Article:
Tag Archives: neuropsychology

Misophonia and Me

Misophonia is a term (first coined in 2003 by Pawel J. Jastreboff, Margaret M. Jastreboff 1) given to describe a relatively unexplored condition that causes a person to experience an involuntary fight of flight reaction to innocuous repetitive, unpredictable, sounds and in some cases small repetitive movements. This immediate autonomic arousal is described by those with the condition as being akin to intense anger, panic and anxiety. Often it affects their ability to complete every day tasks and stops them from engaging in normal and healthy social interactions. (Edelstein et al. 20132) The types of sound that most typically ‘trigger’ this reaction in misophonic patients are eating sounds, breathing sounds, nasal and sniffing sounds, coughing, tapping, clicking and whistling or humming.

Due to the nature of these ‘trigger’ sounds, it is extremely difficult for a person with misophonia to avoid coming in to contact with them in their every day life. As such they might withdraw from social activities, eat in isolation, avoid public transport and face difficulties in their work place.

It is not conjecture to suppose that people who suffer with this condition over a number of years may begin to develop other psychological issues ranging from social anxiety disorder to depression, although further research would be needed to verify this suggestion.

There currently exist only two peer reviewed papers that focus on this condition. The first was published in January this year by a group of Dutch researchers who’s area of expertise was OCD and other psychiatric disorders. They outline the condition based on 42 participants who were referred to or got in contact with their clinic. (Schro, Vulink & Denys, 2013 3.)

They propose that the condition be treated as a discrete psychiatric disorder as it has unique qualities, which mean that none of the symptoms of misophonia can be classified in the current DSM-IV (DSM-V) or ICD-10 systems. In their paper they also outline a diagnostic criteria that might be implemented in the future to help with diagnosis and encourage further research.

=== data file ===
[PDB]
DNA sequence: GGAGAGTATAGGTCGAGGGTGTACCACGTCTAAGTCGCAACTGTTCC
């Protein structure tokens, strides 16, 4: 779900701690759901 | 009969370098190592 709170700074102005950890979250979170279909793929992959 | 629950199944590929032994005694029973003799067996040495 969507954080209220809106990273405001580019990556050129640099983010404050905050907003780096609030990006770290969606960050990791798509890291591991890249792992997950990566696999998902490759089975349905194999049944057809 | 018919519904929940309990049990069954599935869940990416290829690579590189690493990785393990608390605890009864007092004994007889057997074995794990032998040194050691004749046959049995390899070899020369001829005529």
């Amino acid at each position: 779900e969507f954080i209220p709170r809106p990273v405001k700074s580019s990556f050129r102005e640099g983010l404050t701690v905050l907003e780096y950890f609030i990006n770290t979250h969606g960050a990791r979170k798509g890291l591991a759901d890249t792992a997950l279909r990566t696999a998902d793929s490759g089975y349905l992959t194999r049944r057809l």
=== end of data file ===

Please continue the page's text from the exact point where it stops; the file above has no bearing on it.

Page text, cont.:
Whilst we welcome this study and it’s identification of Misophonia as a separate condition that does not share it’s qualities with other more readily diagnosed disorders, it should be noted that the focus on the condition being psychiatric does not mean that it has not got a neurological cause.

The more recent study by Edelstein et al. 20132, which I refer too most often as ‘San Diego’ paper, can be seen to be a more neurological and physiological investigation. In this study they looked at misophonia with comparisons to another neurological phenomena called ‘synethesia’, which is a condition where a certain stimulus, either visual or auditory causes an incongruent sensory reaction from what is normally expected from such inputs. For a basic example synesthetes might see a color when they hear a particular word or see a certain number.  The suggestion being that the sensory misdirection present in synethesia might be comparable to that in misophonia. They were able to identify statistically significant differences in stress responses (measured by SCR, skin conductivity response, a bit like a lie detector test)  between misophonic patients, synesthetes and ‘normal’ control subjects in their physiological reaction to trigger sounds and visual triggers. Importantly this means that they have provided the first evidence to support the severity of the condition beyond the anecdotal evidence that already exists. (For more details please find a link to their study at the end of this post).